The Lowdown: Sofia Coppola

This Friday sees the release of Somewhere, the fifth film to come from film-maker Sofia Coppola – so here’s The Lowdown on everything you need to know about this award-winning director.

Sofia Coppola was flung into the public eye at an early age as the daughter of the legendary Francis Ford Coppola, who directed such iconic films as Apocalypse Now and The Godfather trilogy.

Her first experiences of the film industry were in front of the camera, appearing in her father’s films The Godfather and The Outsiders when she was just an infant. In the first Godfather film she played Carlo Rizzi and Connie Corleone’s daughter.

It was in Tim Burton’s 1984 featurette, Frankenweenie, that she first starred in a film that was not her father’s work. However, as she appeared under the stage name ‘Domino’, she is rarely credited for this performance.

Coppola teamed up with her father again to co-write the 1989 short film, Life Without Zoe, which was released as part of a tripartite anthology.

However, it is perhaps her best-know acting role as Mary Corleone in The Godfather Part III which, in fact, brought an end to her on-screen career. She received the award of ‘Worst New Star’ for her performance at the 1990 Golden Raspberry Awards, and has mostly appeared in minor roles in films by friends and family since. Having said this, she can also be seen in the 1992 independent film, Inside Monkey Zetterland, and she took the small role of Saché in Star Wars Episode I: The Phantom Menace.

However, it was after this that she began to follow in her father’s footsteps and tried her hand at directing. Coppola wrote as well as directed her début film, Lick the Star, which followed a group of girls who plot to poison the boys at their school with arsenic. Although this film was only 14 minutes long, some of the themes explored can also be found in Coppola’s later work.

Her next directorial endeavour, for which she again wrote the script, was the 1999 drama, The Virgin Suicides, based on the novel by Jeffrey Eugenides. Starring the likes of Kirsten Dunst and Josh Hartnett, this film impressed critics with its intriguing tale of the five Lisbon sisters who all commit suicide during the 1970s.

However, Coppola started to receive significant recognition after the release of her second feature length film, Lost In Translation. The film told the story of an unlikely bond which develops between two American strangers who meet in Tokyo. It won Coppola the Academy Award for Best Original Screenplay, and was also nominated in the categories of Best Picture, Best Actor for Bill Murray, and Best Director at the 2003 ceremony.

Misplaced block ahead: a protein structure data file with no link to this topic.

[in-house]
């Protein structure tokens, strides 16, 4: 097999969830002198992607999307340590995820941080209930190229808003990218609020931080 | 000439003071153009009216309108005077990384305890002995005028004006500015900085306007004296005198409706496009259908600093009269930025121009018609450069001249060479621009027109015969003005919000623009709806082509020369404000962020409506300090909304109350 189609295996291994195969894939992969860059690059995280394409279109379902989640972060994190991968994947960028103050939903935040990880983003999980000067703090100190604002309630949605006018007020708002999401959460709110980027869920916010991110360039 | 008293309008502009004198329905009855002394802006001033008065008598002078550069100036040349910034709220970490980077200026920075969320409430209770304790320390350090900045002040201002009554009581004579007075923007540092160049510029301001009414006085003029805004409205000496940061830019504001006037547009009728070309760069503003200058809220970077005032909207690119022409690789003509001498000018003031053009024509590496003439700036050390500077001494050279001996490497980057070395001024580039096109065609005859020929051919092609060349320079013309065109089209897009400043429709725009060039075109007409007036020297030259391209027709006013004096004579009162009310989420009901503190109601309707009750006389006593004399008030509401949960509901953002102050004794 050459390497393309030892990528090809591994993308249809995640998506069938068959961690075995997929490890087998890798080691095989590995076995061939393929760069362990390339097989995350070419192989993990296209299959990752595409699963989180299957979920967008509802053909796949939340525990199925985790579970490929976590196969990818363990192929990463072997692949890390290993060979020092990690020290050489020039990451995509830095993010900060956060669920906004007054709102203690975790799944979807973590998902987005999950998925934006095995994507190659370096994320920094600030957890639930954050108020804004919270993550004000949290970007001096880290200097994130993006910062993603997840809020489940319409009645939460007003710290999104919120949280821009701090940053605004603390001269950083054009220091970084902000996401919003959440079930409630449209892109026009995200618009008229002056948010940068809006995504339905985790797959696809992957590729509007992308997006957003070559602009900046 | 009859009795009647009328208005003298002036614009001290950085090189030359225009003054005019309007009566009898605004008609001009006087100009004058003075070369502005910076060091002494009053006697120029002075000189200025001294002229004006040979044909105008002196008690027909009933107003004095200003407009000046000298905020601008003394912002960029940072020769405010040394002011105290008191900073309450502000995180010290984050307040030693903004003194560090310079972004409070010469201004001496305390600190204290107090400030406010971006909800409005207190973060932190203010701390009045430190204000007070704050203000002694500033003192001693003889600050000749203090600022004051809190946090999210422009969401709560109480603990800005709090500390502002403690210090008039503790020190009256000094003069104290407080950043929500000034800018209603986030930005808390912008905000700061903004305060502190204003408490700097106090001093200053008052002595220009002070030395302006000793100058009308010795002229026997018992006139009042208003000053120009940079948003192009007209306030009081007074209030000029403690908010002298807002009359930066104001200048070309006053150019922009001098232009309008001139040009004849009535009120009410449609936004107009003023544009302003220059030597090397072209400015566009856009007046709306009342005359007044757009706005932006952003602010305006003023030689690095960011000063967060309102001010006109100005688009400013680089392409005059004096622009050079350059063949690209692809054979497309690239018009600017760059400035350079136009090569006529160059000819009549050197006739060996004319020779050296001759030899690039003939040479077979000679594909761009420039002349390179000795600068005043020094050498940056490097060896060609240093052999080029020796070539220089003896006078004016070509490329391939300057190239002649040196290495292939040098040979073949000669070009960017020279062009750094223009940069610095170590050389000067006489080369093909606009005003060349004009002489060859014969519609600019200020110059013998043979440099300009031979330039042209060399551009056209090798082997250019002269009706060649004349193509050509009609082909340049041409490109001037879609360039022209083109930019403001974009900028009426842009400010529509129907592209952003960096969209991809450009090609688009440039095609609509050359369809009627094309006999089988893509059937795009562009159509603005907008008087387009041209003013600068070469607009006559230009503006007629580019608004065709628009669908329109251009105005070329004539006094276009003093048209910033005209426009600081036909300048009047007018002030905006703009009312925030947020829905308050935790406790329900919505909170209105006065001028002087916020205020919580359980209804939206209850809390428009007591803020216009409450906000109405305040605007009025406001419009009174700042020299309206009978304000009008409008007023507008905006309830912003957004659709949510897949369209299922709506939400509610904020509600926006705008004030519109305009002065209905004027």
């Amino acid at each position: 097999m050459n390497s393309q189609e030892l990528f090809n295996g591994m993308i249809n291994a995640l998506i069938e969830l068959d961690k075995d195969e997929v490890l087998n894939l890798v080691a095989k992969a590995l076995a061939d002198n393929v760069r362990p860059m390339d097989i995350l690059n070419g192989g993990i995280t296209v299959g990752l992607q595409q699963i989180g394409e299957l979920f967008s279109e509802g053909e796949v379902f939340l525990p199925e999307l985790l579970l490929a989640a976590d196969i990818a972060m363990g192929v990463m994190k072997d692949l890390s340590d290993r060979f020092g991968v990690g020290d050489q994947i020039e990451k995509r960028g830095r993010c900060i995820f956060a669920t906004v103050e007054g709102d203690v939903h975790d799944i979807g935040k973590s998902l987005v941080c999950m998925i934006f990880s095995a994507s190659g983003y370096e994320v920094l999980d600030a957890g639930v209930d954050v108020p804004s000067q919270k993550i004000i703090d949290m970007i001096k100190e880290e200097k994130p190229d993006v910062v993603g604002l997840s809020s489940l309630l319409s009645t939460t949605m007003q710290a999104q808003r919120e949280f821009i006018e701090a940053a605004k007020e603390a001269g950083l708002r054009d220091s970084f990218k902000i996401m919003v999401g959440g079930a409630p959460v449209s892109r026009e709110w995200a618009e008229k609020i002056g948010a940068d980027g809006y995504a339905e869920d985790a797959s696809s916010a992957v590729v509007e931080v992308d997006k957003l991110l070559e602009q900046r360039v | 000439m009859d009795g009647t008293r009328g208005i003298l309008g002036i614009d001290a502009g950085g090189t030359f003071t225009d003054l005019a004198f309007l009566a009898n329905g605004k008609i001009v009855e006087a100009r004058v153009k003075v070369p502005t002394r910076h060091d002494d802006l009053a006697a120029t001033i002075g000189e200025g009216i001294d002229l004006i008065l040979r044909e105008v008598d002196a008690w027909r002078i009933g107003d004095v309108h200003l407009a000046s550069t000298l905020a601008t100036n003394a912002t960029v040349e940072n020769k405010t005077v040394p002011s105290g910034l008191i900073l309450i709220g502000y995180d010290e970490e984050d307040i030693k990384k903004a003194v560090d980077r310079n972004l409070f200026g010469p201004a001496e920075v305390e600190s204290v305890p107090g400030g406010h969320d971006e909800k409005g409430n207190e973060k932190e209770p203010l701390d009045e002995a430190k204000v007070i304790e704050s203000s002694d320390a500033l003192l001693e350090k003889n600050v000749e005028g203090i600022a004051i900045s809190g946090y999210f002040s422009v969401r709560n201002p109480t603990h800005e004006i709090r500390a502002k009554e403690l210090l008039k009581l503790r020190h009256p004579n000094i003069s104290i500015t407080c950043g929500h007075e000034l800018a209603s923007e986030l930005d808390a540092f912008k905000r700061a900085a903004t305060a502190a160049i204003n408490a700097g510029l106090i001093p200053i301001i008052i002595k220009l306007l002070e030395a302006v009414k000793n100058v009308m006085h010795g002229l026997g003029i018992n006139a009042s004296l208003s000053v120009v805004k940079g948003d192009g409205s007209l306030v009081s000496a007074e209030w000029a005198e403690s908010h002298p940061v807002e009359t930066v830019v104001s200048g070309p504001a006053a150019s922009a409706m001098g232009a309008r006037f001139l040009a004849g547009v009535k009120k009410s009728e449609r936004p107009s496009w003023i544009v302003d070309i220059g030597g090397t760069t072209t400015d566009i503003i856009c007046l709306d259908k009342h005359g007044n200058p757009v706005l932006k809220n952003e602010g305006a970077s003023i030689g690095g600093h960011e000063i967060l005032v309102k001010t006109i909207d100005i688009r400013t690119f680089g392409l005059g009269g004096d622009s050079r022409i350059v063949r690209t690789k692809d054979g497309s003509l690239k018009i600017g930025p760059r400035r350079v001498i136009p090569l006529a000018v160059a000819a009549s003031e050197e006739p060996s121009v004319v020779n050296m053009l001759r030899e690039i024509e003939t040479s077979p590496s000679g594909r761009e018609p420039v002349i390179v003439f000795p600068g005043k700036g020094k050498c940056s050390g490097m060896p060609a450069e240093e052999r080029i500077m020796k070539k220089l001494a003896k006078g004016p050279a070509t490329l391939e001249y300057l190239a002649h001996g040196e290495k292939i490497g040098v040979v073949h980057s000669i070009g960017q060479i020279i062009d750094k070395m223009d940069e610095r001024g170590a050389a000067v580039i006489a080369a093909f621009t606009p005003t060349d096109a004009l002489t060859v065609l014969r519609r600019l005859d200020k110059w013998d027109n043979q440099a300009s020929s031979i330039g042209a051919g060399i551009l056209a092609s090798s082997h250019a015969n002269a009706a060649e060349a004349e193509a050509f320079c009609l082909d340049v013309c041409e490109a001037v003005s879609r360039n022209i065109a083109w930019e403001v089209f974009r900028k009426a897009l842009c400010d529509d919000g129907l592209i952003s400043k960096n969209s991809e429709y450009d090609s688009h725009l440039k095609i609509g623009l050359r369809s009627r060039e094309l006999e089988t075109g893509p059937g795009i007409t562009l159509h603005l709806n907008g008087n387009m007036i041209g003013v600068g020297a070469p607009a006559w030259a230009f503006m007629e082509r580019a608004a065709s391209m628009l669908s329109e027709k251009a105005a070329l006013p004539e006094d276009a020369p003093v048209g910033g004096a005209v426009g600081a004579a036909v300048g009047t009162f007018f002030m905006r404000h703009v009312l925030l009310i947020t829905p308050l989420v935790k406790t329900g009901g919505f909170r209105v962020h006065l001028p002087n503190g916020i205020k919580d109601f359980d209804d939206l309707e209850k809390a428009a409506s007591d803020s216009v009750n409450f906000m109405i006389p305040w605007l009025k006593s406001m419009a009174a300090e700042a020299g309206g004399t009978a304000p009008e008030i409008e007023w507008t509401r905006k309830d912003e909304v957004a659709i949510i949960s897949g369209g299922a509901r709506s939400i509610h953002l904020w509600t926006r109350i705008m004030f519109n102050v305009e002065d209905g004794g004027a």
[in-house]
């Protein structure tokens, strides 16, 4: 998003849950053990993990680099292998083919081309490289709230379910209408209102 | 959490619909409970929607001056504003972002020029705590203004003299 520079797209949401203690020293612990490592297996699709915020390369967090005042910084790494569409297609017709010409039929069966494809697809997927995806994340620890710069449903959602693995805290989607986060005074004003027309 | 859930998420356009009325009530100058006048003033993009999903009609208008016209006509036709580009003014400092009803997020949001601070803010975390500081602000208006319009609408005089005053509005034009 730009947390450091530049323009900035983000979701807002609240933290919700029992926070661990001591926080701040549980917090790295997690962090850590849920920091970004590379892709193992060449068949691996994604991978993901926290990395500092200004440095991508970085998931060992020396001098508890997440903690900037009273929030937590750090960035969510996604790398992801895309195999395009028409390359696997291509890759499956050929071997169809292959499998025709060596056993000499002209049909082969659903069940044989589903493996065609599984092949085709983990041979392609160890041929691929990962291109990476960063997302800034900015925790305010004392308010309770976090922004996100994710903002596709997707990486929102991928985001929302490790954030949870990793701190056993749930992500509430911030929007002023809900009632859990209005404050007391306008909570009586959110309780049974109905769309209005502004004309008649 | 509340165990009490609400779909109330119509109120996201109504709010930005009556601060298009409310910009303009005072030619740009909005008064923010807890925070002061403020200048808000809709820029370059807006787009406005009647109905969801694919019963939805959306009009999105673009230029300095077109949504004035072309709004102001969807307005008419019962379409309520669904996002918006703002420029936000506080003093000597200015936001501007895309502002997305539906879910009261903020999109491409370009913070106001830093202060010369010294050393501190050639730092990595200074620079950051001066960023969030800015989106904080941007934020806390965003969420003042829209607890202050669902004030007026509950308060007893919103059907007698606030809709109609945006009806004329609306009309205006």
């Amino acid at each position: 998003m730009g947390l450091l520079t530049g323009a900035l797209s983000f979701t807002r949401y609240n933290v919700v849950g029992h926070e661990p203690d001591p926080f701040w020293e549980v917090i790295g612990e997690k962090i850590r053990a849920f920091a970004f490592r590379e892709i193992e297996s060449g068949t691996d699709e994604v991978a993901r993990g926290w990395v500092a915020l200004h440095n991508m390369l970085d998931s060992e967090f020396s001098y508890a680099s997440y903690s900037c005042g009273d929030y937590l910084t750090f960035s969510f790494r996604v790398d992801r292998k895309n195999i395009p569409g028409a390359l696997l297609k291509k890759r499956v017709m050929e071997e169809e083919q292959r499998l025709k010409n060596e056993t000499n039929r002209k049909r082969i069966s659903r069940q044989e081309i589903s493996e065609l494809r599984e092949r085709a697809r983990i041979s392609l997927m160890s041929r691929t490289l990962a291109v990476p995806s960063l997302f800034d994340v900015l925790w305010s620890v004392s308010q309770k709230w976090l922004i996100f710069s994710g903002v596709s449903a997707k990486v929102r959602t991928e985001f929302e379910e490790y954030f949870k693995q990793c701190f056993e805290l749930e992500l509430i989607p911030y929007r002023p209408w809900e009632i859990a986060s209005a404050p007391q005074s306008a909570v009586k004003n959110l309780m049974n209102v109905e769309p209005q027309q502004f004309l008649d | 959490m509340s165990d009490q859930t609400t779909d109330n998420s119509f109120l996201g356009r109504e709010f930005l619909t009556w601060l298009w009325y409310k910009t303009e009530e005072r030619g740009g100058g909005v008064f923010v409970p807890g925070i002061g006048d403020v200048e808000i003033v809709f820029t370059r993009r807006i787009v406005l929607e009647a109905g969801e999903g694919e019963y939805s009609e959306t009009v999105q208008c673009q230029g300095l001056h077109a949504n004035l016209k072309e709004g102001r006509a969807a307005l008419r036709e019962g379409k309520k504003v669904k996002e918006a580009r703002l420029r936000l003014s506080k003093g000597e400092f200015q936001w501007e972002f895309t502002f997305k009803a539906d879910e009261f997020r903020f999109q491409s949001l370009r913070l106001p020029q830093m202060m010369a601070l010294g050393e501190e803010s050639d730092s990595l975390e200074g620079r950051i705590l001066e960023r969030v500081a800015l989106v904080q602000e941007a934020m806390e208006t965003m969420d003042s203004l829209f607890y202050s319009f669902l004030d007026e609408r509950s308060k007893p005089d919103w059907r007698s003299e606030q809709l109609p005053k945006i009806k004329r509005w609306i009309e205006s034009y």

Her win made Coppola a third-generation Oscar winner, as her grandfather, Carmine Coppola, had also won the award for Best Score, having composed the soundtrack to the first two Godfather films. She also won a Best Screenplay Golden Globe Awards and received a BAFTA nomination for the film.

Her next film left critics divided. In 2006 she released Marie Antoinette, a biopic adapted from the biography by British historian Antonia Fraser.The film starred Kirsten Dunst and Coppola’s cousin, Jason Schwartzman, but was booed at its Cannes Film Festival screening. However, Coppola insisted that the heavily stylised interpretation which had been criticised was very much intentional, and the film won the Academy Award for Costume Design.

This year, Coppola released her fourth feature length film, Somewhere, which premièred at the 67th Venice International Film Festival. Starring Stephen Dorff and Elle Fanning, this film tells the story of a hedonistic film star who is forced to dramatically change his lifestyle when his 11-year-old daughter comes to stay with him.

After a unanimous vote, Somewhere was awarded the Golden Lion Award for Best Picture, and Coppola was since awarded the Special Filmmaking Achievement Award at the 2010 National Board of Review Awards. It remains to be seen what direction Coppola will next choose to take with her work, but one thing is for sure – now that she’s undoubtedly managed to gain recognition away from her father’s fame and successfully established herself independently as a writer and director, there’ll be no stopping this imaginative and influential film-maker.

Somewhere is released in UK cinemas on 10th December 2010.

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